The Nazis believed that the world was defined by a struggle among races. Nazi racism drew on widespread, popular ideas about race and biology.
Nazi Racism Nazi beliefs and ideas about race shaped all aspects of everyday life and politics in Nazi Germany. In particular, the Nazis embraced the false idea that Jews were a separate and inferior race. This belief is known as racial antisemitism.
The combined set of Nazi beliefs and ideas about race is sometimes referred to as “Nazi racism” or “Nazi racial ideology.” Like other forms of racism, Nazi racism was based on prejudices and stereotypes.
The Nazis drew upon ideas about race that were widespread throughout much of Europe and North America. However, the specifics of Nazi racism were extreme. They were based on Adolf Hitler’s interpretation of race. In his book Mein Kampf (1925), Hitler explained his racist worldview. He idealized racial purity and racial struggle. After the Nazis came to power in Germany, these ideas drove government policy. Hitler’s ideas about race have been widely discredited as incorrect and immoral.
Nazi racism resulted in the persecution and mass murder of six million Jews and millions of other people.
Introduction to Nazi Racism
Adolf Hitler and the Nazis believed that the world was divided into distinct races.
According to the Nazis, each race had its own traits. These characteristics, in the Nazi view, were passed on from one generation to the next. All members of a race supposedly shared the same inherited traits. These traits then supposedly determined the race’s appearance, intelligence, creativity, and strength.
Some races, in the Nazi view, had better traits than others. According to Nazi thinking, the races with the best traits dominated other races.
Nazi Ideas about the Aryan Race
Hitler and the Nazis identified Germans as members of the “Aryan” race. According to the Nazis, Aryans were at the top of the racial hierarchy. This is why the Nazis referred to German Aryans as the “master race.”
The Nazis idealized Aryans as blonde, blue-eyed, athletic, and tall. Nazi propaganda posters, photographs, and films showed people who fit this ideal. However, many people whom the Nazis considered to be Aryan Germans did not look like this. For example, Adolf Hitler had brown hair and was average height. The Nazis did not persecute or murder people solely based on hair or eye-color.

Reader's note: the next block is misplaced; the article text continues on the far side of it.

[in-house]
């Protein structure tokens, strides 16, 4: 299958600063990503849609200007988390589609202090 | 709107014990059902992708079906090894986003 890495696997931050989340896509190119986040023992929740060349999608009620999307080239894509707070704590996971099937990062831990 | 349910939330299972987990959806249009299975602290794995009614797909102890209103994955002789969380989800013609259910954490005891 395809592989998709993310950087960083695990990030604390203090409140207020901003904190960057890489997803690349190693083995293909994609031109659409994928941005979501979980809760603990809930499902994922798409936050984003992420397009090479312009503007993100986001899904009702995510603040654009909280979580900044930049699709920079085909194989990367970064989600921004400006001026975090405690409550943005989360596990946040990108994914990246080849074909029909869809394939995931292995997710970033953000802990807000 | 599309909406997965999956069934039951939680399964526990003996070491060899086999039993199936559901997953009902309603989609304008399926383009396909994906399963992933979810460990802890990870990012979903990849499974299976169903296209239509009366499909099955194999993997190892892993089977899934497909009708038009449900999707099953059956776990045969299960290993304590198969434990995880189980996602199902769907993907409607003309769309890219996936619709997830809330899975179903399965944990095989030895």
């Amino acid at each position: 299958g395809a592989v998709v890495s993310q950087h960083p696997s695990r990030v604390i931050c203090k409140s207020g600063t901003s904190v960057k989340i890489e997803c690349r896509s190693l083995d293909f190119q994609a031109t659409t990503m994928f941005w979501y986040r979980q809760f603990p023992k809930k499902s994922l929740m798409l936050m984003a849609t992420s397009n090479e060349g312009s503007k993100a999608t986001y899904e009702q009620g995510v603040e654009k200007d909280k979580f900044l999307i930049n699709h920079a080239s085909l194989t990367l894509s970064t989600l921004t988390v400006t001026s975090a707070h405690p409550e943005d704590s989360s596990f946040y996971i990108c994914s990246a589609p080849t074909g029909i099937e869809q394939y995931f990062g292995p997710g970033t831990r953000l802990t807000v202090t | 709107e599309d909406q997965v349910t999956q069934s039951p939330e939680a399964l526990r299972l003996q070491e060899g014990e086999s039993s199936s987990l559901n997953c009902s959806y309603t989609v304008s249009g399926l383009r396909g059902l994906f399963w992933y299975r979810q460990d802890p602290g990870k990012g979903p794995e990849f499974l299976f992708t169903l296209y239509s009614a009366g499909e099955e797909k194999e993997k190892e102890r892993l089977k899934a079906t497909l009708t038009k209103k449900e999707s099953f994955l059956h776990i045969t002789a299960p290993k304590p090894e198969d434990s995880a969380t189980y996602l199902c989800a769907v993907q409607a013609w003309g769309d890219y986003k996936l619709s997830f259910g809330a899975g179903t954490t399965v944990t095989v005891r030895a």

The Nazis believed that they had to protect Germans from inferior races. To stay strong, they thought they had to remain racially pure. To Hitler and the Nazis, Jewish people were the biggest threat to the Aryan race.
Nazi Racial Discrimination against Jews
The Nazis defined Jews by race, not religion. They claimed that Jews belonged to a separate race. They also claimed that Jews were inferior to all other races. The Nazi definition of Jews included people who did not practice Judaism.
Hitler and the Nazis claimed that the “Jewish race” was especially dangerous. It supposedly exploited and harmed other races. Thus, the Nazis referred to Jews as a “parasitic race.” In particular, they believed that Jews were parasites that were destroying the Aryan race. This false and prejudiced belief was why the Nazis persecuted Jewish people. They wanted to separate Jews and Aryan Germans. They tried to force Jews to leave Germany.
The Nazis’ Failed Attempts to Measure and Identify Race
The Nazis tried to use science to prove their racial theories. They recruited doctors and other scientists to help them. These officials tried to categorize people into races. They measured and described people’s physical features, like noses, skulls, eyes, and hair.